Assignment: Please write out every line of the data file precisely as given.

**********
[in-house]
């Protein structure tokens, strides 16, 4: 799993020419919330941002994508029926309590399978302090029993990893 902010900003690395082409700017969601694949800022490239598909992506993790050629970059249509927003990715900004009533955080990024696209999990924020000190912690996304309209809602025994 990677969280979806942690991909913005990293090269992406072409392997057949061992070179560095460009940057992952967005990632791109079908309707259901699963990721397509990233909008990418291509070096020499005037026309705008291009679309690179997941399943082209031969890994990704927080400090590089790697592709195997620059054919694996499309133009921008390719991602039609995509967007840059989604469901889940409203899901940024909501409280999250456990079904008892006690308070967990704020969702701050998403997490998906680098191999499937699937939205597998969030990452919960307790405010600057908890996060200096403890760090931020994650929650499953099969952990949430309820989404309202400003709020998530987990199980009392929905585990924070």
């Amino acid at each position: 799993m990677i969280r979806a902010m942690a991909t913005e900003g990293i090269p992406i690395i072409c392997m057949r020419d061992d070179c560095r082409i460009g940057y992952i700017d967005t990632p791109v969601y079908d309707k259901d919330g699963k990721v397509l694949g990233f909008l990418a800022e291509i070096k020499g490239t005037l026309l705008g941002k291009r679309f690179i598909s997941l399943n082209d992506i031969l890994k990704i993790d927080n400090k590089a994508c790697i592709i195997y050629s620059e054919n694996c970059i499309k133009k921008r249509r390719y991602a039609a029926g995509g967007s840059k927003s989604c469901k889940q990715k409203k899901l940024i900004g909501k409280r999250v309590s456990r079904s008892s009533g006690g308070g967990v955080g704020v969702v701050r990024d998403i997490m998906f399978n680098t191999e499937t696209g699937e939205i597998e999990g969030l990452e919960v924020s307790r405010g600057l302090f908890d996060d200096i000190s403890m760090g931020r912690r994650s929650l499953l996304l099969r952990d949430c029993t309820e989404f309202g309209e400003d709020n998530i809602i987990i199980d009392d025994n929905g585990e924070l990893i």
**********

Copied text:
[in-house]
């Protein structure tokens, strides 16, 4: 799993020419919330941002994508029926309590399978302090029993990893 902010900003690395082409700017969601694949800022490239598909992506993790050629970059249509927003990715900004009533955080990024696209999990924020000190912690996304309209809602025994 990677969280979806942690991909913005990293090269992406072409392997057949061992070179560095460009940057992952967005990632791109079908309707259901699963990721397509990233909008990418291509070096020499005037026309705008291009679309690179997941399943082209031969890994990704927080400090590089790697592709195997620059054919694996499309133009921008390719991602039609995509967007840059989604469901889940409203899901940024909501409280999250456990079904008892006690308070967990704020969702701050998403997490998906680098191999499937699937939205597998969030990452919960307790405010600057908890996060200096403890760090931020994650929650499953099969952990949430309820989404309202400003709020998530987990199980009392929905585990924070």
């Amino acid at each position: 799993m990677i969280r979806a902010m942690a991909t913005e900003g990293i090269p992406i690395i072409c392997m057949r020419d061992d070179c560095r082409i460009g940057y992952i700017d967005t990632p791109v969601y079908d309707k259901d919330g699963k990721v397509l694949g990233f909008l990418a800022e291509i070096k020499g490239t005037l026309l705008g941002k291009r679309f690179i598909s997941l399943n082209d992506i031969l890994k990704i993790d927080n400090k590089a994508c790697i592709i195997y050629s620059e054919n694996c970059i499309k133009k921008r249509r390719y991602a039609a029926g995509g967007s840059k927003s989604c469901k889940q990715k409203k899901l940024i900004g909501k409280r999250v309590s456990r079904s008892s009533g006690g308070g967990v955080g704020v969702v701050r990024d998403i997490m998906f399978n680098t191999e499937t696209g699937e939205i597998e999990g969030l990452e919960v924020s307790r405010g600057l302090f908890d996060d200096i000190s403890m760090g931020r912690r994650s929650l499953l996304l099969r952990d949430c029993t309820e989404f309202g309209e400003d709020n998530i809602i987990i199980d009392d025994n929905g585990e924070l990893i």